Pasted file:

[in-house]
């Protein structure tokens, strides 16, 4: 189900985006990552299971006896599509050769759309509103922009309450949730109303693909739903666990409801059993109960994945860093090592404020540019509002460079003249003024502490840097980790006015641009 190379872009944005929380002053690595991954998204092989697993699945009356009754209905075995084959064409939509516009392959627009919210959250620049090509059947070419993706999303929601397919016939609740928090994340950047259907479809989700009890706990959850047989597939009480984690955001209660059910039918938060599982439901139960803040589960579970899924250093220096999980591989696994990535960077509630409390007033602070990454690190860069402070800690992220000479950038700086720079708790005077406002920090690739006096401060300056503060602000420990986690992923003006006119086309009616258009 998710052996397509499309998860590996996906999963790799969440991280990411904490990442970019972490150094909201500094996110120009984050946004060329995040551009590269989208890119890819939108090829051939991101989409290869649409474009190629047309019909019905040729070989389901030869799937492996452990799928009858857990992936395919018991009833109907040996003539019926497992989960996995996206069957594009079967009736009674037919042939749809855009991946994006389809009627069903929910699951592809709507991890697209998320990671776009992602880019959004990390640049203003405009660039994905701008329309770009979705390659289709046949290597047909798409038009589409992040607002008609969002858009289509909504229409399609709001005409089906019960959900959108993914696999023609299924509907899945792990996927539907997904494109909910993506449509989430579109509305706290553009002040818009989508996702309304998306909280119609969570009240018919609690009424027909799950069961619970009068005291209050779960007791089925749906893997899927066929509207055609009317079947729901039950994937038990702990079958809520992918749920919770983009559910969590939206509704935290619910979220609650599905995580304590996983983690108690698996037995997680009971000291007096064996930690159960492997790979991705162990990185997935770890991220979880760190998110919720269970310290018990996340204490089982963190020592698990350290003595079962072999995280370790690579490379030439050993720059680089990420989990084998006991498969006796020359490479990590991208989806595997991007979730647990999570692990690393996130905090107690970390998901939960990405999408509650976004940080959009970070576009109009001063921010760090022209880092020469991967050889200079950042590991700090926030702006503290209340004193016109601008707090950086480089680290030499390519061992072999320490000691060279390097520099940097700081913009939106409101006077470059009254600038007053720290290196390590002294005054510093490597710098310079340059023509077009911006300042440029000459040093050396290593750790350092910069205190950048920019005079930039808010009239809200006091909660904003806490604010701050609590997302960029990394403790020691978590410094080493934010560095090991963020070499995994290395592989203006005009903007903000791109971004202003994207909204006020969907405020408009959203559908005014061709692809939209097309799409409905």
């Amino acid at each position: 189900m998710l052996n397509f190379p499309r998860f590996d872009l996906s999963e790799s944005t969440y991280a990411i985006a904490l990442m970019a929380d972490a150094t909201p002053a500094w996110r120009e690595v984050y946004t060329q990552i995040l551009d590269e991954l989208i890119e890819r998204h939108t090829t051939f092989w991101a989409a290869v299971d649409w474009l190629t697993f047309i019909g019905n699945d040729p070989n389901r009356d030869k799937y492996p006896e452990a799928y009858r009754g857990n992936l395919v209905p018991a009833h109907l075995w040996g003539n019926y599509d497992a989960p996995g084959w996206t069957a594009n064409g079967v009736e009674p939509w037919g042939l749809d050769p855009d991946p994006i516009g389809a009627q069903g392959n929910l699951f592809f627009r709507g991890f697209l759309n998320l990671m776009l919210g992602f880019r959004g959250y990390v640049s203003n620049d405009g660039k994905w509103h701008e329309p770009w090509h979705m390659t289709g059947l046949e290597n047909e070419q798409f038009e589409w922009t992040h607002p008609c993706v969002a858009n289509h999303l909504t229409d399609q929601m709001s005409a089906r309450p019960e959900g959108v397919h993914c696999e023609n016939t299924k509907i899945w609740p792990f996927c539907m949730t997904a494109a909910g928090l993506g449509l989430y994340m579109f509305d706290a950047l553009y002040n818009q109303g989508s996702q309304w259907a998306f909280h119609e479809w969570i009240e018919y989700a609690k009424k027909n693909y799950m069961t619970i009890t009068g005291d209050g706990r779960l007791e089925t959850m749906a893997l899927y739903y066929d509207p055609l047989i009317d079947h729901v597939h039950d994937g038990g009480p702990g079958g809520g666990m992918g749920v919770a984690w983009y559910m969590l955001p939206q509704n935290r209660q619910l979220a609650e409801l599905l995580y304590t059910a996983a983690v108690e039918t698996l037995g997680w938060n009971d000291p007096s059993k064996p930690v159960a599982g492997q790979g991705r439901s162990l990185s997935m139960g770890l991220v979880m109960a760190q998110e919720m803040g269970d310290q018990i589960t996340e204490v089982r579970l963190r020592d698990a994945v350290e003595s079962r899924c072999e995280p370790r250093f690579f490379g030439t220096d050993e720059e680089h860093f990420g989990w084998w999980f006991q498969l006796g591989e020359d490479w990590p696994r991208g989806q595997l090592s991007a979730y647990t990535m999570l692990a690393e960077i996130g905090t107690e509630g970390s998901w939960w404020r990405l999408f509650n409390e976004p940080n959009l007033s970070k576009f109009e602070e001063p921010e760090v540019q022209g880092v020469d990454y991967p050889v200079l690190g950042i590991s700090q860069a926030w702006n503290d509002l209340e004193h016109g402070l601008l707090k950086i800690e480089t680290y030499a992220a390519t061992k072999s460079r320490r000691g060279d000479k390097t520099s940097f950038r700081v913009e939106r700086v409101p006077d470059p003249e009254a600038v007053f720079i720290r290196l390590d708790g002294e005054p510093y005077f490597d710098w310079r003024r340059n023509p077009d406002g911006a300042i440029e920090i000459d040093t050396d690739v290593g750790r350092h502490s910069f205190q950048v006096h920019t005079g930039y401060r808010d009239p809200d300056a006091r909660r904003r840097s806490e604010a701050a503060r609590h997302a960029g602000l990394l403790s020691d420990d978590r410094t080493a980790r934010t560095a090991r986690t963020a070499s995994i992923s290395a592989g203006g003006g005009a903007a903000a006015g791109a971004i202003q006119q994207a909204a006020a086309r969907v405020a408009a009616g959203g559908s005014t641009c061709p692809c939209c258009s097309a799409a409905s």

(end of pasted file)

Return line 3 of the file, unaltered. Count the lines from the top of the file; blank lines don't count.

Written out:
């Amino acid at each position: 189900m998710l052996n397509f190379p499309r998860f590996d872009l996906s999963e790799s944005t969440y991280a990411i985006a904490l990442m970019a929380d972490a150094t909201p002053a500094w996110r120009e690595v984050y946004t060329q990552i995040l551009d590269e991954l989208i890119e890819r998204h939108t090829t051939f092989w991101a989409a290869v299971d649409w474009l190629t697993f047309i019909g019905n699945d040729p070989n389901r009356d030869k799937y492996p006896e452990a799928y009858r009754g857990n992936l395919v209905p018991a009833h109907l075995w040996g003539n019926y599509d497992a989960p996995g084959w996206t069957a594009n064409g079967v009736e009674p939509w037919g042939l749809d050769p855009d991946p994006i516009g389809a009627q069903g392959n929910l699951f592809f627009r709507g991890f697209l759309n998320l990671m776009l919210g992602f880019r959004g959250y990390v640049s203003n620049d405009g660039k994905w509103h701008e329309p770009w090509h979705m390659t289709g059947l046949e290597n047909e070419q798409f038009e589409w922009t992040h607002p008609c993706v969002a858009n289509h999303l909504t229409d399609q929601m709001s005409a089906r309450p019960e959900g959108v397919h993914c696999e023609n016939t299924k509907i899945w609740p792990f996927c539907m949730t997904a494109a909910g928090l993506g449509l989430y994340m579109f509305d706290a950047l553009y002040n818009q109303g989508s996702q309304w259907a998306f909280h119609e479809w969570i009240e018919y989700a609690k009424k027909n693909y799950m069961t619970i009890t009068g005291d209050g706990r779960l007791e089925t959850m749906a893997l899927y739903y066929d509207p055609l047989i009317d079947h729901v597939h039950d994937g038990g009480p702990g079958g809520g666990m992918g749920v919770a984690w983009y559910m969590l955001p939206q509704n935290r209660q619910l979220a609650e409801l599905l995580y304590t059910a996983a983690v108690e039918t698996l037995g997680w938060n009971d000291p007096s059993k064996p930690v159960a599982g492997q790979g991705r439901s162990l990185s997935m139960g770890l991220v979880m109960a760190q998110e919720m803040g269970d310290q018990i589960t996340e204490v089982r579970l963190r020592d698990a994945v350290e003595s079962r899924c072999e995280p370790r250093f690579f490379g030439t220096d050993e720059e680089h860093f990420g989990w084998w999980f006991q498969l006796g591989e020359d490479w990590p696994r991208g989806q595997l090592s991007a979730y647990t990535m999570l692990a690393e960077i996130g905090t107690e509630g970390s998901w939960w404020r990405l999408f509650n409390e976004p940080n959009l007033s970070k576009f109009e602070e001063p921010e760090v540019q022209g880092v020469d990454y991967p050889v200079l690190g950042i590991s700090q860069a926030w702006n503290d509002l209340e004193h016109g402070l601008l707090k950086i800690e480089t680290y030499a992220a390519t061992k072999s460079r320490r000691g060279d000479k390097t520099s940097f950038r700081v913009e939106r700086v409101p006077d470059p003249e009254a600038v007053f720079i720290r290196l390590d708790g002294e005054p510093y005077f490597d710098w310079r003024r340059n023509p077009d406002g911006a300042i440029e920090i000459d040093t050396d690739v290593g750790r350092h502490s910069f205190q950048v006096h920019t005079g930039y401060r808010d009239p809200d300056a006091r909660r904003r840097s806490e604010a701050a503060r609590h997302a960029g602000l990394l403790s020691d420990d978590r410094t080493a980790r934010t560095a090991r986690t963020a070499s995994i992923s290395a592989g203006g003006g005009a903007a903000a006015g791109a971004i202003q006119q994207a909204a006020a086309r969907v405020a408009a009616g959203g559908s005014t641009c061709p692809c939209c258009s097309a799409a409905s």